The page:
Egypt has welcomed the opportunity to play a larger role as a mediator between the Israelis and Palestinians. In addition, Israel and Egypt share a common interest in establishing stability in Gaza after an Israeli withdrawal.

Israel has asked Egypt to make a greater effort to prevent weapons smuggling by Palestinians along the Gaza-Egypt border. The two sides are working on a plan to increase the number of Egyptian security forces on the border, which was limited by the 1979 treaty.

The Egyptians helped persuade the Palestinian factions to agree to a unilateral truce in the summer of 2003. Though the truce never took hold completely, Egypt has continued to serve as a broker among the various Palestinian groups.

Egypt also has urged the Palestinians to reform their security forces, and Mr. Mubarak spoke out last week to endorse Mahmoud Abbas, the pragmatist who is favored to win the Jan. 9 election to replace Mr. Arafat as leader of the Palestinian Authority.

The prisoner exchange signaled a victory for diplomacy despite two recent events that could have undermined those efforts.

On Nov. 19, an Israeli tank crew shot dead three Egyptian policemen who were mistaken for Palestinian militants along the Gaza-Egypt border. Shortly afterward, Mr. Sharon called and apologized to Mr. Mubarak.

On Oct. 7, unidentified bombers hit the Hilton Hotel in Taba, Egypt, which is just across the border from Israel and hugely popular with Israeli tourists. More than 30 people were killed, including about a dozen Israelis.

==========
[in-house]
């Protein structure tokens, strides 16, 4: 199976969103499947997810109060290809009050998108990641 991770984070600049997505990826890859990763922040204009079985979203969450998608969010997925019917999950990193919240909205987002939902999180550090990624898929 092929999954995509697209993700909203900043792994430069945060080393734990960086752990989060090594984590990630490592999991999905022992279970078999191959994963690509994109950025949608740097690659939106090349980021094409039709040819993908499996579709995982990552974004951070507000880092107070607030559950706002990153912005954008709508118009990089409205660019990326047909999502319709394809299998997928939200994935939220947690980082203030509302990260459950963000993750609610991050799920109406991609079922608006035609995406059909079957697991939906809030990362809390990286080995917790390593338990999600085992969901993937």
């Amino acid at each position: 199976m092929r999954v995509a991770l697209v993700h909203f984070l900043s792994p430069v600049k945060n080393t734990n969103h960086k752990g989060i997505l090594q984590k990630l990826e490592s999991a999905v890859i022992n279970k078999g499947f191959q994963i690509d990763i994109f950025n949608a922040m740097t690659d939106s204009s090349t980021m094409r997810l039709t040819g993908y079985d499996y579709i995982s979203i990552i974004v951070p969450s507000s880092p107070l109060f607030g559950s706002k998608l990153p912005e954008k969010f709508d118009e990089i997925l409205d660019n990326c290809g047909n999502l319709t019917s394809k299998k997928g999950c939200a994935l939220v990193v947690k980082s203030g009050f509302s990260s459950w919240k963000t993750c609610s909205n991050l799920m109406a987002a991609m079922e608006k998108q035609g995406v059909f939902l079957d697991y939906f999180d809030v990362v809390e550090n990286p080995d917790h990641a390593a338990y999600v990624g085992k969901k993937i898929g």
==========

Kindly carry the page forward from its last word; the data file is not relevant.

For years, tens of thousands of Israelis have taken beach holidays in Egypt along the Red Sea coast in the Sinai Peninsula. It was one of the few places in the Arab world where Israelis traveled in large numbers. The attack has driven Israeli tourists out of Sinai, but it has not set back relations at the government level.

After the Palestinian uprising began in September 2000, Israeli relations with Egypt worsened, with Egypt withdrawing its ambassador from Israel to protest Israeli military action against the Palestinians.

But Ron Prosor, the director general of the Israeli Foreign Ministry, told Israeli radio that he believed that the Egyptian ambassador could return soon.

On Sunday, the Egyptian students were sent back to Egypt, and shortly afterward Mr. Azzam entered Israel at the Taba border crossing.

"I believed, because the state of Israel takes care of its citizens," Mr. Azzam was quoted as saying by The Associated Press, indicating that he had not lost hope that he would be freed.

News of his release prompted a spontaneous party in his hometown, Mughar, a mountainside village in northern Israel, where residents set up a stage and sang and danced into the night.

At the time of his arrest, Mr. Azzam was working at a textile factory that was a partnership between Israelis and Egyptians. The Egyptian authorities accused him of working for the Mossad intelligence agency.

Israel has often refused to comment in cases regarding Israelis suspected of spying. But in Mr. Azzam's case, the government had said he was not a spy and had lobbied vigorously for his release.

Israel's health minister, Danny Naveh, who met with Mr. Azzam several times during his imprisonment, said he was kept in solitary confinement because the Egyptians were concerned that other prisoners might try to harm him.

In Cairo, the Egyptian news agency MENA said Mr. Azzam was freed after serving a considerable part of his prison term, which was about half.